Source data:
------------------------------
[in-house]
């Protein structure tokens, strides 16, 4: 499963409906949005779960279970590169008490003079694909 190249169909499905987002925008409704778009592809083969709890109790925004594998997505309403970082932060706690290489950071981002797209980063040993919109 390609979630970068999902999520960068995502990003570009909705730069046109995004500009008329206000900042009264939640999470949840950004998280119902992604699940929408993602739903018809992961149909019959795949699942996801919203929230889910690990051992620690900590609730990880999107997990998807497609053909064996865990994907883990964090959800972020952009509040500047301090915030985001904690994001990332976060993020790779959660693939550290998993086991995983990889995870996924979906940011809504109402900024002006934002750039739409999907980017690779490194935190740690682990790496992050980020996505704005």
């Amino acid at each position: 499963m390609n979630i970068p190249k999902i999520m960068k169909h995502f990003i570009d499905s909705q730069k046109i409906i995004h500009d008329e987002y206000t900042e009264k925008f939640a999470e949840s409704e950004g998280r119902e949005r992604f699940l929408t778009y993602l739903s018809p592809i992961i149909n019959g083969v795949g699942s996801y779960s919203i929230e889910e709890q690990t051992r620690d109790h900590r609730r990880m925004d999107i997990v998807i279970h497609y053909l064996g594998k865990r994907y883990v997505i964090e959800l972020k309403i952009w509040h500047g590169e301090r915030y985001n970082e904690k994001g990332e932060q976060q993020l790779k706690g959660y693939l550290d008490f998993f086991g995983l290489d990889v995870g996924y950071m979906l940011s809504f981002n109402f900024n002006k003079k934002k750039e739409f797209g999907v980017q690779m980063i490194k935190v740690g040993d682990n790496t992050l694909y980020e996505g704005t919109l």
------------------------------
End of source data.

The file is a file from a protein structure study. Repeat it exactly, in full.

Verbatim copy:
[in-house]
């Protein structure tokens, strides 16, 4: 499963409906949005779960279970590169008490003079694909 190249169909499905987002925008409704778009592809083969709890109790925004594998997505309403970082932060706690290489950071981002797209980063040993919109 390609979630970068999902999520960068995502990003570009909705730069046109995004500009008329206000900042009264939640999470949840950004998280119902992604699940929408993602739903018809992961149909019959795949699942996801919203929230889910690990051992620690900590609730990880999107997990998807497609053909064996865990994907883990964090959800972020952009509040500047301090915030985001904690994001990332976060993020790779959660693939550290998993086991995983990889995870996924979906940011809504109402900024002006934002750039739409999907980017690779490194935190740690682990790496992050980020996505704005």
């Amino acid at each position: 499963m390609n979630i970068p190249k999902i999520m960068k169909h995502f990003i570009d499905s909705q730069k046109i409906i995004h500009d008329e987002y206000t900042e009264k925008f939640a999470e949840s409704e950004g998280r119902e949005r992604f699940l929408t778009y993602l739903s018809p592809i992961i149909n019959g083969v795949g699942s996801y779960s919203i929230e889910e709890q690990t051992r620690d109790h900590r609730r990880m925004d999107i997990v998807i279970h497609y053909l064996g594998k865990r994907y883990v997505i964090e959800l972020k309403i952009w509040h500047g590169e301090r915030y985001n970082e904690k994001g990332e932060q976060q993020l790779k706690g959660y693939l550290d008490f998993f086991g995983l290489d990889v995870g996924y950071m979906l940011s809504f981002n109402f900024n002006k003079k934002k750039e739409f797209g999907v980017q690779m980063i490194k935190v740690g040993d682990n790496t992050l694909y980020e996505g704005t919109l």